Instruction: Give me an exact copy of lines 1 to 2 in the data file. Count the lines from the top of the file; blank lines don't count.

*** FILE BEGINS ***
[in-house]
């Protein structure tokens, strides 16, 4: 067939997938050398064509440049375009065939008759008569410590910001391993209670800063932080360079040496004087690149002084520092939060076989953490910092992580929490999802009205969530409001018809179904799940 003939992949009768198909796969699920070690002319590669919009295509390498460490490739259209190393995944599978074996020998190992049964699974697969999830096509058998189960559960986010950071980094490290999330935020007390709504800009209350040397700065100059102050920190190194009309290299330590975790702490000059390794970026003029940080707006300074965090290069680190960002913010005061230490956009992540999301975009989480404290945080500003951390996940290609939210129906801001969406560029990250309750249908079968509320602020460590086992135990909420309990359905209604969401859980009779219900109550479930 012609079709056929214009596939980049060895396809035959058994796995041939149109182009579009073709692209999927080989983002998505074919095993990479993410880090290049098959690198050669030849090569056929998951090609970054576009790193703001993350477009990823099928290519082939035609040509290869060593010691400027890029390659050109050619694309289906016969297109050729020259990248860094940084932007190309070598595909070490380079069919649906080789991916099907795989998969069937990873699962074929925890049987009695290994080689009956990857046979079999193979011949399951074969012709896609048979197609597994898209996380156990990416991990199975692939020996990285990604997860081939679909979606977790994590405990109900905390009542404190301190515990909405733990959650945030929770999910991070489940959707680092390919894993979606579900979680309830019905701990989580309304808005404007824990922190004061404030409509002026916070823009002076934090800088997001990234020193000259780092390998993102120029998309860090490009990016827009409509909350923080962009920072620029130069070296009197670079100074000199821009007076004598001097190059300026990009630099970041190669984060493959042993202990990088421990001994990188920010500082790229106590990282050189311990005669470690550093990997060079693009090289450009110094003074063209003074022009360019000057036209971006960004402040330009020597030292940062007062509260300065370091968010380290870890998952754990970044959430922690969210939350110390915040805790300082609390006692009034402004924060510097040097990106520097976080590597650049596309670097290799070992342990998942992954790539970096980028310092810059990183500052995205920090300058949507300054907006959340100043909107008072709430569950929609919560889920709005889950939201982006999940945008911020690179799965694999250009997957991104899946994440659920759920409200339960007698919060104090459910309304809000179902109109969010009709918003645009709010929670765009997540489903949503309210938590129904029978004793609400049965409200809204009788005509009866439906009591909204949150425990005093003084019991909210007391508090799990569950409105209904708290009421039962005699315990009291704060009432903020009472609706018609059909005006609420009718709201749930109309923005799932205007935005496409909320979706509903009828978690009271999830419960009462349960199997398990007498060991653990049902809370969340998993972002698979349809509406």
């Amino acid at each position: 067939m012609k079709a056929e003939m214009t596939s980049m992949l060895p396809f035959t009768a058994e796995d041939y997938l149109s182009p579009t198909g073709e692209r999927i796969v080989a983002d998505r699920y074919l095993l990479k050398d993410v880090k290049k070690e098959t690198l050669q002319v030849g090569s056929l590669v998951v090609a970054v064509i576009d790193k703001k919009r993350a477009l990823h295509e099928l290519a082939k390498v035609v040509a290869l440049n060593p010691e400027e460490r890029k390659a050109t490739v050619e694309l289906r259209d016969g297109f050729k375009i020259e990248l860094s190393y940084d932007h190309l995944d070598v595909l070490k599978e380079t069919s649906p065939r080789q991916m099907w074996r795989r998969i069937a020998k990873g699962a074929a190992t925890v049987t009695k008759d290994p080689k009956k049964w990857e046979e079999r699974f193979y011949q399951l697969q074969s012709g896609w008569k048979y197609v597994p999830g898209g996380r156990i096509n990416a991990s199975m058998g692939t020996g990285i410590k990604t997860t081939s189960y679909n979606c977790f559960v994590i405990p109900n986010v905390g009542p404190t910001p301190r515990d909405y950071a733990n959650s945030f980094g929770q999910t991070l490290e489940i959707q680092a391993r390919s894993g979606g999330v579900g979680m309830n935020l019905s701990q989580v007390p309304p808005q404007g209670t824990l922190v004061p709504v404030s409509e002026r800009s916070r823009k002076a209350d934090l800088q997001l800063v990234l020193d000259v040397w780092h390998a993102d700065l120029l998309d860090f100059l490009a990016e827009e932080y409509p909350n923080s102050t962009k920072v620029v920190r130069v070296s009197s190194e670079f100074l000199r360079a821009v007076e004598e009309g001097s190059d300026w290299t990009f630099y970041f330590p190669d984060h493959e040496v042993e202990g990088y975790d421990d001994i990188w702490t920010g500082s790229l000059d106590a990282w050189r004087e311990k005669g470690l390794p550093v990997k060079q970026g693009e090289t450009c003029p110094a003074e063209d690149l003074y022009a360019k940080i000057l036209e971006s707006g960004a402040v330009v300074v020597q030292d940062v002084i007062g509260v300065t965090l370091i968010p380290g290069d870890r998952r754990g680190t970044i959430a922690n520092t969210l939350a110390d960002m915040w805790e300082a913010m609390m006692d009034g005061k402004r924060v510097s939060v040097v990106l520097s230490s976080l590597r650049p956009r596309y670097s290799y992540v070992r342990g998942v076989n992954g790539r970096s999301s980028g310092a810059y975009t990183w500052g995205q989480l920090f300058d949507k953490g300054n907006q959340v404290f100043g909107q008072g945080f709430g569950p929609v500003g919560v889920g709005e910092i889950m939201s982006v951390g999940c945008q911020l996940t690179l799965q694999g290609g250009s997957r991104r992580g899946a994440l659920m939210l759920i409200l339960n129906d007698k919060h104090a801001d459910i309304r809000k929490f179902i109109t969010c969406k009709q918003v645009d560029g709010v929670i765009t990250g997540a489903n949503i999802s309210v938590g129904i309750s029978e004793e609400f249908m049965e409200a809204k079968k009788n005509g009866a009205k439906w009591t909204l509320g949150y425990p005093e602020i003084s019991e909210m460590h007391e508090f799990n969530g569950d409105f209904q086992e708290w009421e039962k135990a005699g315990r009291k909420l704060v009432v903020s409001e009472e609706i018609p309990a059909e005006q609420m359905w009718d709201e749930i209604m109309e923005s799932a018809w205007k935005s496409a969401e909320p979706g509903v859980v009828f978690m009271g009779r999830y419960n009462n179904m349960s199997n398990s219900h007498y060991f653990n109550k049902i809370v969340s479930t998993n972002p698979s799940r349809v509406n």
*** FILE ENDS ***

[in-house]
């Protein structure tokens, strides 16, 4: 067939997938050398064509440049375009065939008759008569410590910001391993209670800063932080360079040496004087690149002084520092939060076989953490910092992580929490999802009205969530409001018809179904799940 003939992949009768198909796969699920070690002319590669919009295509390498460490490739259209190393995944599978074996020998190992049964699974697969999830096509058998189960559960986010950071980094490290999330935020007390709504800009209350040397700065100059102050920190190194009309290299330590975790702490000059390794970026003029940080707006300074965090290069680190960002913010005061230490956009992540999301975009989480404290945080500003951390996940290609939210129906801001969406560029990250309750249908079968509320602020460590086992135990909420309990359905209604969401859980009779219900109550479930 012609079709056929214009596939980049060895396809035959058994796995041939149109182009579009073709692209999927080989983002998505074919095993990479993410880090290049098959690198050669030849090569056929998951090609970054576009790193703001993350477009990823099928290519082939035609040509290869060593010691400027890029390659050109050619694309289906016969297109050729020259990248860094940084932007190309070598595909070490380079069919649906080789991916099907795989998969069937990873699962074929925890049987009695290994080689009956990857046979079999193979011949399951074969012709896609048979197609597994898209996380156990990416991990199975692939020996990285990604997860081939679909979606977790994590405990109900905390009542404190301190515990909405733990959650945030929770999910991070489940959707680092390919894993979606579900979680309830019905701990989580309304808005404007824990922190004061404030409509002026916070823009002076934090800088997001990234020193000259780092390998993102120029998309860090490009990016827009409509909350923080962009920072620029130069070296009197670079100074000199821009007076004598001097190059300026990009630099970041190669984060493959042993202990990088421990001994990188920010500082790229106590990282050189311990005669470690550093990997060079693009090289450009110094003074063209003074022009360019000057036209971006960004402040330009020597030292940062007062509260300065370091968010380290870890998952754990970044959430922690969210939350110390915040805790300082609390006692009034402004924060510097040097990106520097976080590597650049596309670097290799070992342990998942992954790539970096980028310092810059990183500052995205920090300058949507300054907006959340100043909107008072709430569950929609919560889920709005889950939201982006999940945008911020690179799965694999250009997957991104899946994440659920759920409200339960007698919060104090459910309304809000179902109109969010009709918003645009709010929670765009997540489903949503309210938590129904029978004793609400049965409200809204009788005509009866439906009591909204949150425990005093003084019991909210007391508090799990569950409105209904708290009421039962005699315990009291704060009432903020009472609706018609059909005006609420009718709201749930109309923005799932205007935005496409909320979706509903009828978690009271999830419960009462349960199997398990007498060991653990049902809370969340998993972002698979349809509406």